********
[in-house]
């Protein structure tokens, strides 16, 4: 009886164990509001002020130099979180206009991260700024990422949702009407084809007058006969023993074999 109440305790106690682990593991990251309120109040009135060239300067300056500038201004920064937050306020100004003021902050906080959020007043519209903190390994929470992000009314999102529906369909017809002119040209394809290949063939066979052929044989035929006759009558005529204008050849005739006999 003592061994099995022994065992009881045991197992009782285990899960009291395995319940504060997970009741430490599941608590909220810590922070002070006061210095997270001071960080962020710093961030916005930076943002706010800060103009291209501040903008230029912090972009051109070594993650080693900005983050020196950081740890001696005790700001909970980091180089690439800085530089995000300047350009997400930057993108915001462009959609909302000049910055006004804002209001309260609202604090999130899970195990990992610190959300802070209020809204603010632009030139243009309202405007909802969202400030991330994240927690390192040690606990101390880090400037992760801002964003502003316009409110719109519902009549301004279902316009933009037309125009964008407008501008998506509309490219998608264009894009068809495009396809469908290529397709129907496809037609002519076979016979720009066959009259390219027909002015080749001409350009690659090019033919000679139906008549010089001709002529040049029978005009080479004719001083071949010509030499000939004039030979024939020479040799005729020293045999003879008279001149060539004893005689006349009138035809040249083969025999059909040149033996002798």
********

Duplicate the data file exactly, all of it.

[in-house]
């Protein structure tokens, strides 16, 4: 009886164990509001002020130099979180206009991260700024990422949702009407084809007058006969023993074999 109440305790106690682990593991990251309120109040009135060239300067300056500038201004920064937050306020100004003021902050906080959020007043519209903190390994929470992000009314999102529906369909017809002119040209394809290949063939066979052929044989035929006759009558005529204008050849005739006999 003592061994099995022994065992009881045991197992009782285990899960009291395995319940504060997970009741430490599941608590909220810590922070002070006061210095997270001071960080962020710093961030916005930076943002706010800060103009291209501040903008230029912090972009051109070594993650080693900005983050020196950081740890001696005790700001909970980091180089690439800085530089995000300047350009997400930057993108915001462009959609909302000049910055006004804002209001309260609202604090999130899970195990990992610190959300802070209020809204603010632009030139243009309202405007909802969202400030991330994240927690390192040690606990101390880090400037992760801002964003502003316009409110719109519902009549301004279902316009933009037309125009964008407008501008998506509309490219998608264009894009068809495009396809469908290529397709129907496809037609002519076979016979720009066959009259390219027909002015080749001409350009690659090019033919000679139906008549010089001709002529040049029978005009080479004719001083071949010509030499000939004039030979024939020479040799005729020293045999003879008279001149060539004893005689006349009138035809040249083969025999059909040149033996002798």